12U Midwest Rage Looking For Players
12U Midwest Rage is looking for players for their travel team for the 2015 season. Contact is Chad Sloan, 636-667-7803
WYSA Donates to Upgrade Lakeview Fields
As we approach the end of 2014, sign-up for Baseball/Softball is right around the corner. Planning is already underway on various levels.
WYSA has donated $7,000 to the City Parks Department to purchase a new Laser Level to help achieve the most level playing surface possible. This should help keep the fields draining at their best level.
WYSA this year also paid for the Parks Department to conduct soil testing on all the fields. These tests led to specific needs being identified for each field and how to best improve the surfaces for drainage and playability. As a result of those tests, WYSA just paid $20,000 to purchase 75 tons of Duraedge Collegiate soil mixture along with 50 tons of Field Saver 50 mixture. The Parks Department plans to rework Lakeview Fields #1 and #2 with this mixture using the new Laser Level to get the most level surface and best draining possible.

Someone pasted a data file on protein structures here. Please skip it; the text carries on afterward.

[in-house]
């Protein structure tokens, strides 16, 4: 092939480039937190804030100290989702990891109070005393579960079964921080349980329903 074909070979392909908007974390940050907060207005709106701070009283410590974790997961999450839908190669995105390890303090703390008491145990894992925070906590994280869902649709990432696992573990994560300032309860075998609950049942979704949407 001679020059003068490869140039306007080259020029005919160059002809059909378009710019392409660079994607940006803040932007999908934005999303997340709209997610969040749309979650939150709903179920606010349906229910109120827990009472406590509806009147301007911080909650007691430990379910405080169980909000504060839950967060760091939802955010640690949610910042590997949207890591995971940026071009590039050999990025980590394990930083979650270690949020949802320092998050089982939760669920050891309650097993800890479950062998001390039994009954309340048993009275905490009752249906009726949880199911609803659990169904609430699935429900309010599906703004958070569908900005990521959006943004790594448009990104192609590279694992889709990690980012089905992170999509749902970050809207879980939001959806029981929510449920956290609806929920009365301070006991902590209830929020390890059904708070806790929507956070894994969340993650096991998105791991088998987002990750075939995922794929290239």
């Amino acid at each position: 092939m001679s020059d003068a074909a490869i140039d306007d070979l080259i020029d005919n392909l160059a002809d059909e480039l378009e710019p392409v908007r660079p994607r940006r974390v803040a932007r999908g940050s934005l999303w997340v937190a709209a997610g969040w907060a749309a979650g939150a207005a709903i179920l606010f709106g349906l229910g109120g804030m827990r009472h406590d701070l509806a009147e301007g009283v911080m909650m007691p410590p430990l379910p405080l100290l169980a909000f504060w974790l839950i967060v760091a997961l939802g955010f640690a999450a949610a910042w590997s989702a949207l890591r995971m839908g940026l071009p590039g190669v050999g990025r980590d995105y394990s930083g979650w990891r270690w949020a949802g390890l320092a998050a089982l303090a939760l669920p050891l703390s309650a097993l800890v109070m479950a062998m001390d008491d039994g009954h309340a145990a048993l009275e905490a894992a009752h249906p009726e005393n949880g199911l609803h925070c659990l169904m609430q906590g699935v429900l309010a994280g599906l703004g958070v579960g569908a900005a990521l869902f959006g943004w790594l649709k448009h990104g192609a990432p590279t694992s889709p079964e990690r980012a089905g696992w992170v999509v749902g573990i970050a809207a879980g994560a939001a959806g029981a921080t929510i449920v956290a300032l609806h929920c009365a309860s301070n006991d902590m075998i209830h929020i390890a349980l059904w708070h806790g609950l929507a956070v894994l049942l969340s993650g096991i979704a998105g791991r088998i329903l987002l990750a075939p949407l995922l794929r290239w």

Once the improvements are completed, it's believed that these two fields will be some of the best fields around. WYSA hopes that once these improvements are seen, that the City of Washington will also note the improvement and put some money towards improving Lakeview Fields #3 and #4 to bring them up to the same level.
WYSA is committed to improving fields and our league!!!!!
New Haven Rainout Info
Rainout info for New Haven: www.nhyouthleague.com
Jr Jays Basketball and Volleyball
Sign up now for Jr. Jays Basketball and Volleyball. This is an intramural program for the Public schools in the Washington School District. You can get the sign up form under "downloads" on the left side of this site. Deadline is September 9, 2014.